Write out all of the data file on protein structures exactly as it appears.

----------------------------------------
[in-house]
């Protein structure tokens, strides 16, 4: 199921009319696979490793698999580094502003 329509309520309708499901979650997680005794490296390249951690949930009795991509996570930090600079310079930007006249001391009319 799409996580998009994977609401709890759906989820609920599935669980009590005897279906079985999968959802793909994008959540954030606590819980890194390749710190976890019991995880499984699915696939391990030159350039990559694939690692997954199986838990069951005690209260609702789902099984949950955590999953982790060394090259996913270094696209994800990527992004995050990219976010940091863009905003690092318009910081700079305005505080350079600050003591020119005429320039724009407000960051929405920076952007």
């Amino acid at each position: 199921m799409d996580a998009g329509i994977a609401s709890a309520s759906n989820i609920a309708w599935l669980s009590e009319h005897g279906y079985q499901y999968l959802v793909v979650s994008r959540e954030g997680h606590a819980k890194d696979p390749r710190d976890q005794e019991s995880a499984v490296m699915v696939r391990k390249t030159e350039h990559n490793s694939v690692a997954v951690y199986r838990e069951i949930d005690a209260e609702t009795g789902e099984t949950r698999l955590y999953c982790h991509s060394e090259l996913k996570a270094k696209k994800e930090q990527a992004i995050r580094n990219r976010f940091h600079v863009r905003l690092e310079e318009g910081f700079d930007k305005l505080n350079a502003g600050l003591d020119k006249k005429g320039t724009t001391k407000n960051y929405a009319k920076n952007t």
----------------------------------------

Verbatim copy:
[in-house]
């Protein structure tokens, strides 16, 4: 199921009319696979490793698999580094502003 329509309520309708499901979650997680005794490296390249951690949930009795991509996570930090600079310079930007006249001391009319 799409996580998009994977609401709890759906989820609920599935669980009590005897279906079985999968959802793909994008959540954030606590819980890194390749710190976890019991995880499984699915696939391990030159350039990559694939690692997954199986838990069951005690209260609702789902099984949950955590999953982790060394090259996913270094696209994800990527992004995050990219976010940091863009905003690092318009910081700079305005505080350079600050003591020119005429320039724009407000960051929405920076952007």
């Amino acid at each position: 199921m799409d996580a998009g329509i994977a609401s709890a309520s759906n989820i609920a309708w599935l669980s009590e009319h005897g279906y079985q499901y999968l959802v793909v979650s994008r959540e954030g997680h606590a819980k890194d696979p390749r710190d976890q005794e019991s995880a499984v490296m699915v696939r391990k390249t030159e350039h990559n490793s694939v690692a997954v951690y199986r838990e069951i949930d005690a209260e609702t009795g789902e099984t949950r698999l955590y999953c982790h991509s060394e090259l996913k996570a270094k696209k994800e930090q990527a992004i995050r580094n990219r976010f940091h600079v863009r905003l690092e310079e318009g910081f700079d930007k305005l505080n350079a502003g600050l003591d020119k006249k005429g320039t724009t001391k407000n960051y929405a009319k920076n952007t």